If you hit roadblocks along the way, don't give up, there are always options...if not directly, then at least you can help indirectly.

doug mcfee ([email protected]) - He's the dude that heads the Salmon River Society. (for salmonhunter)


http://www.salmonidsintheclassroom.ca/ (for steely_crazy)

Actually, steely_crazy, you might get more success through the DFO, as the website above is for classrooms. But, that website has all the info you asked for, for the most part. That could be a start, but again, Bev deals with just classrooms and schools.

I do have a small theory, that I'm sure DFO or related cohorts don't want much people to know about, because of things, paid by tax $$" , being stored away. I'll share some info. But if I suddenly go "missing," you know why. :happy: haha!

Some of the smaller towns in BC, with salmon bearing streams, with former school that had this program...many of these schools may be shut down, because of the shortage of enrollment. There are a few DFO storage houses that may have a surplus of tanks and cooling units. (I've seen this up in Prince George). There wasn't tons of gear, but enough to make me "think."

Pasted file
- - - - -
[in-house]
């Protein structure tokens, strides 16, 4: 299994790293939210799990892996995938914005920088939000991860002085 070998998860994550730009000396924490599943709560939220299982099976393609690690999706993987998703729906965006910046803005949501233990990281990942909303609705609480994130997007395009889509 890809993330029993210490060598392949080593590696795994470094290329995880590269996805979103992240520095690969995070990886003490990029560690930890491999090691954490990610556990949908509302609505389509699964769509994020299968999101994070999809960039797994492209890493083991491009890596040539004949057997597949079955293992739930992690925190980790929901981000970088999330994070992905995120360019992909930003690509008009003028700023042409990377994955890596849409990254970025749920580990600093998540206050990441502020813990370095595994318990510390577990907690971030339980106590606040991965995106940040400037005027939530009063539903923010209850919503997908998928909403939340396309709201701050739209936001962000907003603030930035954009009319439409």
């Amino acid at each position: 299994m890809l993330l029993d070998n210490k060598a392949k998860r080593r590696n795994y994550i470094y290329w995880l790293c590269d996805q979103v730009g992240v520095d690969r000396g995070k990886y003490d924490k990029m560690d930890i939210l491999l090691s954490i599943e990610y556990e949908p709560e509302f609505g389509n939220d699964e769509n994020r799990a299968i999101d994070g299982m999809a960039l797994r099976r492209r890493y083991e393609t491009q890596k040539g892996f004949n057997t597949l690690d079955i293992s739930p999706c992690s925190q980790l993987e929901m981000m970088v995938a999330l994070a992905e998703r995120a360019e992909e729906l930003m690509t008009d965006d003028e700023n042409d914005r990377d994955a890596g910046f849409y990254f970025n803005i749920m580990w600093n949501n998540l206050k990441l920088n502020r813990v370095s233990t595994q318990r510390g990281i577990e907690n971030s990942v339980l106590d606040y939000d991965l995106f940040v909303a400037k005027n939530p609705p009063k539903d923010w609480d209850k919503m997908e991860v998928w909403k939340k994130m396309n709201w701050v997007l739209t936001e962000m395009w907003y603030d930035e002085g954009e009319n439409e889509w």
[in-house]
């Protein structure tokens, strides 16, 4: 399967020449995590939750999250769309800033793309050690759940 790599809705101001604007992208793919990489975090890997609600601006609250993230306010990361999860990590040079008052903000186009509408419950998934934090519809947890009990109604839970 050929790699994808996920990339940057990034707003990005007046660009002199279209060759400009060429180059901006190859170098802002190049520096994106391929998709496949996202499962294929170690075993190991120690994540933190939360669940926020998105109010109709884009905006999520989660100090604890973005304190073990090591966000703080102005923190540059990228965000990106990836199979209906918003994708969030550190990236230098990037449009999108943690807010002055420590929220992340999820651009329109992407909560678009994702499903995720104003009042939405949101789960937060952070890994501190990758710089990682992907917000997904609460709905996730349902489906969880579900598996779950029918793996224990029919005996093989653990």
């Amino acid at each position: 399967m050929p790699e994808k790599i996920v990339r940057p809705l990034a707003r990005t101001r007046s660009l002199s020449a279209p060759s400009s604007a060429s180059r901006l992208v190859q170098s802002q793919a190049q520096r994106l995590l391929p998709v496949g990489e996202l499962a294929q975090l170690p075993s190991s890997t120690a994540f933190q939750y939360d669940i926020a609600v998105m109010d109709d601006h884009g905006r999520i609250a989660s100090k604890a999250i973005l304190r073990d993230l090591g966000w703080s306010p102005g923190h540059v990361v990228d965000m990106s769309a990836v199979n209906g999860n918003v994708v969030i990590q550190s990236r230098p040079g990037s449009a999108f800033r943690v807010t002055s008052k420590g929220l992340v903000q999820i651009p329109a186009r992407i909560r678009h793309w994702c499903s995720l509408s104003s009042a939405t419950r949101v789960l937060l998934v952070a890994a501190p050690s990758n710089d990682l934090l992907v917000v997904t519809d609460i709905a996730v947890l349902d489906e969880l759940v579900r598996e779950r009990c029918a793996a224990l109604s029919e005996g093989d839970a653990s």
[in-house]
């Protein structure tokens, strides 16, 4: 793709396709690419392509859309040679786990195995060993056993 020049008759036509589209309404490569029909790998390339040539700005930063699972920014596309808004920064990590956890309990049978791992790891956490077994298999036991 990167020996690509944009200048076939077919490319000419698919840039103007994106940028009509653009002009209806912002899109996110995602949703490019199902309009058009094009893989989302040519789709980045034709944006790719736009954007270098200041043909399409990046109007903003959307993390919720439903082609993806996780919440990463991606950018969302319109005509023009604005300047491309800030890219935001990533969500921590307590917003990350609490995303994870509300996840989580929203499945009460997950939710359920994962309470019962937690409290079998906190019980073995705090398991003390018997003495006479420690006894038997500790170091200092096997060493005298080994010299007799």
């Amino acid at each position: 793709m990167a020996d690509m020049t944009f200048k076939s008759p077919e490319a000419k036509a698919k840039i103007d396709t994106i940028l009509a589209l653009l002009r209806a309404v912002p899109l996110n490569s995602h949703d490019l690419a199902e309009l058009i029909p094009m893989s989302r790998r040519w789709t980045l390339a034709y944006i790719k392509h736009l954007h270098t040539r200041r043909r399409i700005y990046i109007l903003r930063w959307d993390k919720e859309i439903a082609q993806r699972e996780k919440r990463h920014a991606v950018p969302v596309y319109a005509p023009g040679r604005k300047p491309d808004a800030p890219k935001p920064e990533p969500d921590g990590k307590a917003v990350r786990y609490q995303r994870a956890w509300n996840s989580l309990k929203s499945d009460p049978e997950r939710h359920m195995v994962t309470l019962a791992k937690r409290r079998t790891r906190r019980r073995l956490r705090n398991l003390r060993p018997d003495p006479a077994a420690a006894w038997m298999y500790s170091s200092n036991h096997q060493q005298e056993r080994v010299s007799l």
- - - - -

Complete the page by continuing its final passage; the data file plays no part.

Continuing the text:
I think the trick is to start an organization if you don't have one yet. They may be hesitant about private groups. Then make calls and inquiries and requests. You can look up the DFO website and get all the local DFO areas, and go from there. Just tell them what you want to do. The key is to have this organization, so that you may acquire it for free. The cooling unit itself is about $1,000 or so. The tank is just a standard fish tank, about 20 gallons or so. You need a good filter, and clean fine gravel, not treated gravel. And some river rocks (small) for a redd, but they need to be boliled first. But the key thing is the cooling unit. And if it breaks, it's not cheap to fix at times. Even with our classroom, if it breaks, we have to fix it with our tab. And we have a private school, so no budget for this program or gov help, so my students all brought in $3 to help with costs. They're awesome!

Anyways, I hope this helped somewhat. I'll do my part and make calls. If I hear about more news, I'll let you know.